Reinforced concrete, as a structural material, is widely used in many types of structures. It is competitive with steel if economically designed and executed.
The advantages of reinforced concrete can be summarized as follows:
- It has a relatively high compressive strength;
- It has better resistance to fire than steel;
- It has a long service life with low maintenance cost;
- In some types of structures, such as dams, piers, and footings, it is the most economical structural material;
- It can be cast to take the shape required, making it widely used in precast structural components. It yields rigid members with minimum apparent deflection.
The disadvantages of reinforced concrete can be summarized as follows:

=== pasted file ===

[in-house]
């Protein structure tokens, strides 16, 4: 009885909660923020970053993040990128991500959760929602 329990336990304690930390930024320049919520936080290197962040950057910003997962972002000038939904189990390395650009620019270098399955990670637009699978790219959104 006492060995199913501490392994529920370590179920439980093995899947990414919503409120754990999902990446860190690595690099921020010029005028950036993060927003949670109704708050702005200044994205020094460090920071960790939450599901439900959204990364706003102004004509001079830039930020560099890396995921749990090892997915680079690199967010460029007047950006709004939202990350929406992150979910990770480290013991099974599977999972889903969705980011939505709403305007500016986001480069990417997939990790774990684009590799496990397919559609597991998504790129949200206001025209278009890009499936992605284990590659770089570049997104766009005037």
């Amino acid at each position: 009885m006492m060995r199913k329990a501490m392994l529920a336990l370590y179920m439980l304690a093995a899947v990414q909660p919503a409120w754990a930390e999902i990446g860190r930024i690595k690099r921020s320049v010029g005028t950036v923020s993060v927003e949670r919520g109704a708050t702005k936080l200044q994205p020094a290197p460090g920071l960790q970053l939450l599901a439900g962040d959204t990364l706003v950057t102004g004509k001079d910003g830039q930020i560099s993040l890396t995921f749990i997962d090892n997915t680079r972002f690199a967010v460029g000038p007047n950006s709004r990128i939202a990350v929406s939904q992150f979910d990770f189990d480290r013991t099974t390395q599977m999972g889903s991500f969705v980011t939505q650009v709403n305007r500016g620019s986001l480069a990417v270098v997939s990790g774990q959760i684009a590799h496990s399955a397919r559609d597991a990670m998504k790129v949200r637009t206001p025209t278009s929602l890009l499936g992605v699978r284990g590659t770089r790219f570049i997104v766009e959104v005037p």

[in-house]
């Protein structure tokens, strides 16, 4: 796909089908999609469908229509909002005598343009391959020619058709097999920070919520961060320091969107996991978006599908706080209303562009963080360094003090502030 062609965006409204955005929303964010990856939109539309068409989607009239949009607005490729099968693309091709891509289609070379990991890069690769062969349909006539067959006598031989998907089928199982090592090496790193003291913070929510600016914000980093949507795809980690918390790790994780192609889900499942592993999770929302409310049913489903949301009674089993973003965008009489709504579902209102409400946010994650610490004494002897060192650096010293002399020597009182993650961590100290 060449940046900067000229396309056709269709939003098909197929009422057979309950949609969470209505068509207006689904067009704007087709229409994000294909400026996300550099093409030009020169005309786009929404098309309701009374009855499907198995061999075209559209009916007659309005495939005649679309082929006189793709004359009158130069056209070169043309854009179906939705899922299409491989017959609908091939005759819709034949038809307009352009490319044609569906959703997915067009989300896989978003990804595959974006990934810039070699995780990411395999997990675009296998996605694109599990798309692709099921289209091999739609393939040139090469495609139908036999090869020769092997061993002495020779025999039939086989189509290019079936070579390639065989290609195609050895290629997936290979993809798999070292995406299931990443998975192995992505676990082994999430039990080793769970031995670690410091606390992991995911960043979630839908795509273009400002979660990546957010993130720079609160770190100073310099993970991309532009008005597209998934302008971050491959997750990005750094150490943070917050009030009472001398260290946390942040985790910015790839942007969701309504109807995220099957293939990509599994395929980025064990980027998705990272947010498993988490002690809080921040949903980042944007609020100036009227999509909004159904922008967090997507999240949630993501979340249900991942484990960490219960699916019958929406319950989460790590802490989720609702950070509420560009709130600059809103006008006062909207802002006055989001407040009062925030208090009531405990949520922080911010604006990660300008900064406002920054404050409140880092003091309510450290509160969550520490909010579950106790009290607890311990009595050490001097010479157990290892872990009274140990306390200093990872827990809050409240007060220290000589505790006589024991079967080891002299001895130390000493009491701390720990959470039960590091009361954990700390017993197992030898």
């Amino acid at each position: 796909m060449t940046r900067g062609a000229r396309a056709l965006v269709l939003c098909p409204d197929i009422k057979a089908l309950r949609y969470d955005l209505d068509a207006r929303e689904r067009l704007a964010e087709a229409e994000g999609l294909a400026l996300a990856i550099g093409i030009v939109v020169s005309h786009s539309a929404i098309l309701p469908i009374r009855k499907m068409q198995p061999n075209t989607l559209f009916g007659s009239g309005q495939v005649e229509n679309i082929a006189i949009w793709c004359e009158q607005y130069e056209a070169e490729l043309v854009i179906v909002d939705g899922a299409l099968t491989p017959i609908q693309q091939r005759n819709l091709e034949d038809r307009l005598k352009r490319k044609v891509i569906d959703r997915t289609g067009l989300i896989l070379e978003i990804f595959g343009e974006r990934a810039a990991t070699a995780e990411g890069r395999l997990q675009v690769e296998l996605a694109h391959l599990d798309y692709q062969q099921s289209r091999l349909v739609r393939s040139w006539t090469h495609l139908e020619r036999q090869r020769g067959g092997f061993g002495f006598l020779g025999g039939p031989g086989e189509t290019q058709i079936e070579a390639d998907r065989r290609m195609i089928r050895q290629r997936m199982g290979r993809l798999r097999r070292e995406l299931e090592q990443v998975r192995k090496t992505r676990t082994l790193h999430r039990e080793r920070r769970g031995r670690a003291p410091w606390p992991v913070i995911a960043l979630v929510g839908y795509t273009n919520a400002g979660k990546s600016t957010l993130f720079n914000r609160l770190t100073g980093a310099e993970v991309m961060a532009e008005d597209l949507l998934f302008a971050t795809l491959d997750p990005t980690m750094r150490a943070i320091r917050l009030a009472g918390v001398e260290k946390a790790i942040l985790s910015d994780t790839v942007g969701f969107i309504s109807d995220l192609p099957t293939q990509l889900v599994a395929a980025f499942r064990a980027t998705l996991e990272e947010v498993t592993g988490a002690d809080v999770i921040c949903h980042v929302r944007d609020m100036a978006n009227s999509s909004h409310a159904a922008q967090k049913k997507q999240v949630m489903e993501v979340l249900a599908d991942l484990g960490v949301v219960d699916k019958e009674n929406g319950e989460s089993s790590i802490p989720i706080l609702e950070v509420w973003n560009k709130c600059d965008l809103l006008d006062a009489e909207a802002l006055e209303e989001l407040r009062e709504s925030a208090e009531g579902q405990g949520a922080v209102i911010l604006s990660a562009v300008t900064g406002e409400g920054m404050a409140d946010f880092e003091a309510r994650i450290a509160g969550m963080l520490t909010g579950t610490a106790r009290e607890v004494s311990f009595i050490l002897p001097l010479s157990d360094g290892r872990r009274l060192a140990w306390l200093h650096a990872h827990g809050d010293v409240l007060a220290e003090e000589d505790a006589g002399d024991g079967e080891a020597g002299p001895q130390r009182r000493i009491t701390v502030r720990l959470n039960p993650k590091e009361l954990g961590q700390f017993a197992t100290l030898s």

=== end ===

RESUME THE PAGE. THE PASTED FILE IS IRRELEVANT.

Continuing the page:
- It has a low tensile strength of about one-tenth of its compressive strength;
- It needs mixing, casting, and curing, all of which affect the final strength of concrete;
- The cost of the forms used to cast of concrete placed in the forms;
- It has a low compressive strength as compared to steel (the ratio is about 1:10, depending on materials), which leads to large sections in columns of multistory buildings;
- Cracks develop in concrete due to shrinkage and the application of live loads.